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With Apple releasing the iMessage application for its iPhone, analysts have mixed opinions about what that will mean for text messaging and data plans.

There's a huge amount at stake here, Sanford C. Bernstein analyst Craig Moffett told the New York Times. They (Apple) are undermining the core business model for an industry that makes most of its money from services that are high priced and low bandwidth, like texting.

The iMessage service allows iPhone users to send text, photos and video to other iPhone users through wireless Internet or a data plan. This is the iPhone's alternative to BlackBerry Messenger, or BBM, which has kept some loyal Blackberry users from switching over to Apple's product.

Text messaging has become a major revenue generator for telecom companies. The New York Times pointed out Monday that Verizon Wireless garners as much as $7 billion annually from text messaging -- about 12 percent of total revenue. This is because although text messaging has become a way of life for many Americans, the company still charges 20 cents for both incoming and outgoing messages.

Yet the advent of BBM, so far, doesn't seem to have made a dent in the amount of text messaging. According to a survey conducted by the Pew Research Center last month, text messaging users over 18 years old send and receive an average of 41.5 messages per day. Those between the ages of 18 and 24 send or receive an average of 109.5 text messages a day.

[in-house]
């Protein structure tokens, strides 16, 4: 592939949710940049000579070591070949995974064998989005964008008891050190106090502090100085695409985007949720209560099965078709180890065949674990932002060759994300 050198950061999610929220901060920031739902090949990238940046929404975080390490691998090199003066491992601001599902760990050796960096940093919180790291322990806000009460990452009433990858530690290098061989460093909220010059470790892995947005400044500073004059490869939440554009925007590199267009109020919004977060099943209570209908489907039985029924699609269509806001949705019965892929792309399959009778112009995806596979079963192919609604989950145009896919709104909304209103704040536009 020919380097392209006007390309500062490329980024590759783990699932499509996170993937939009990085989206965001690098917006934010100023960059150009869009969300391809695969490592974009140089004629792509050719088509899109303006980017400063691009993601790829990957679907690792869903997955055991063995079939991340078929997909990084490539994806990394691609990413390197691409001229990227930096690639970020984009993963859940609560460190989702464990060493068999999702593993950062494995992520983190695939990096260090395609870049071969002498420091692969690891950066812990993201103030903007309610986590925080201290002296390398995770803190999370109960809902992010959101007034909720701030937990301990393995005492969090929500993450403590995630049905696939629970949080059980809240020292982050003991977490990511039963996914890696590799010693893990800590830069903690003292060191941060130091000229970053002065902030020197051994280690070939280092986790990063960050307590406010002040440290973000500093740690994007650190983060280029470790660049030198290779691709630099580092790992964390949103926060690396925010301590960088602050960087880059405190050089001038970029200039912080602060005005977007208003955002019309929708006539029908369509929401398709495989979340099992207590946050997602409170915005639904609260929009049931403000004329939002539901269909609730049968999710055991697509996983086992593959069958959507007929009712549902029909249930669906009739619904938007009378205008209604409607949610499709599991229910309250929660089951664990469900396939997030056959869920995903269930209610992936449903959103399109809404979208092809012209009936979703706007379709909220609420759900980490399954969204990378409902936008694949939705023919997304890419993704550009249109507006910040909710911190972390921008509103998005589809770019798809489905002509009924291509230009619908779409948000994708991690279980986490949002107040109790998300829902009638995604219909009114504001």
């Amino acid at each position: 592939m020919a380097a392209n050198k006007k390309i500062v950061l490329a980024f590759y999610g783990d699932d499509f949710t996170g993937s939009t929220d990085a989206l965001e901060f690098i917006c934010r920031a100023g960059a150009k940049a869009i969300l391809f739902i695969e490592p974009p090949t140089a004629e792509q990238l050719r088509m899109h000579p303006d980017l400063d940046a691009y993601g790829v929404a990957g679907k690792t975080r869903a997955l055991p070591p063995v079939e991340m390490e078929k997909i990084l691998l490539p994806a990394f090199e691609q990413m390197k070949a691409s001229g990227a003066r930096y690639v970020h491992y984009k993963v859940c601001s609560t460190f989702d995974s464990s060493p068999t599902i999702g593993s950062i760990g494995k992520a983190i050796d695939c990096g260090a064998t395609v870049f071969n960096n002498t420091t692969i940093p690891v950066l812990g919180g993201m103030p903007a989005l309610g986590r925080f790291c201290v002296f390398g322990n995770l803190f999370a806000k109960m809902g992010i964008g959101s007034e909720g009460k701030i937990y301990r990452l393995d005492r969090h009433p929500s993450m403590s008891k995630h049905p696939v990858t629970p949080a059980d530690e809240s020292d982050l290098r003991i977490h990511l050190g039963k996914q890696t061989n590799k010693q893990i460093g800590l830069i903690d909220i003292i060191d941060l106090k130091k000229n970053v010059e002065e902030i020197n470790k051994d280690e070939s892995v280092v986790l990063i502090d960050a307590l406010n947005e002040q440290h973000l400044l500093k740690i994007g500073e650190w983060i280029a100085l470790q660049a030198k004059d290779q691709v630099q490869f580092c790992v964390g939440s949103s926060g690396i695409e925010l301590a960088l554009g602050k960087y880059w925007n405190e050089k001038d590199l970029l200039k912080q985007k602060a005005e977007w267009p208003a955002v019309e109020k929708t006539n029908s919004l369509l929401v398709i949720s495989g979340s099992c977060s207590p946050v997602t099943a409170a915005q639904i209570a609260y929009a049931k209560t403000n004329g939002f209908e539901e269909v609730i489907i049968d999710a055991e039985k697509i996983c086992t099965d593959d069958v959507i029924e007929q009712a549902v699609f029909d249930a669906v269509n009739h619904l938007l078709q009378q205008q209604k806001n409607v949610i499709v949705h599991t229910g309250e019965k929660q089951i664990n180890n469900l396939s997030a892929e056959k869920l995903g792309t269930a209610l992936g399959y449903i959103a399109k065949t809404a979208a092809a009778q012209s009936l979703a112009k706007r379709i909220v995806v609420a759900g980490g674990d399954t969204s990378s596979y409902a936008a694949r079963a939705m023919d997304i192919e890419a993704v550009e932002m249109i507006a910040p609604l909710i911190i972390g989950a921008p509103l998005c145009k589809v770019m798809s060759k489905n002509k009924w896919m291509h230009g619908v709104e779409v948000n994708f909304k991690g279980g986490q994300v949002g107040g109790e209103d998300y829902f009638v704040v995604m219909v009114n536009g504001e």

Christopher King, an analyst with Stifel Nicolaus who covers the telecommunications industry, told the International Business Times that a program such as the iMessage won't significantly undercut the revenue of telecom companies in the near future. He cites the current popularity of text messaging as evidence that it is here to stay for a while.

With text messaging, people with all different types of phones can get ahold of each other, something that can't be accomplished with BBM and iMessage, points out Todd Day, an industry analyst with Frost & Sullivan.

For that reason, I don't think text messaging will go away quickly, he told IBTimes, although he said the price of text messaging may go down within the next year or so and likely will be incorporated into data plans in the future.

Although they have not caught on with the public, the real decline in text messaging will happen when applications allowing people to chat across mobile platforms takes off, which could happen in the next couple of years, Day predicts.

King said that even if text messaging were to decline in the future, higher data prices for smartphones would help carriers earn back lost revenue. Data plans have moved towards tiered-pricing in part to make up for some of the lost revenue, King said.

The two carriers that currently sell the iPhone, AT&T and Verizon, both have tiered-pricing based on data usage. Sprint, which will begin selling the iPhone on Friday, has unlimited data, which they hope will lure business away from their two larger competitors.

But Day doesn't predict Sprint will keep up the unlimited deal for too long; he gives it about a year as the company continues to build their subscriber base. In fact, he believes carriers will eventually move towards five to 10-tiers of data plans, allowing for more customization.

Some people might want unlimited Tweets, some might want unlimited Facebook, some might want unlimited iMessage, he said. Like voice calling, eventually people will choose what data they want in their phone plan.

Write to Samuel Weigley at s.weigley@ibtimes.com.

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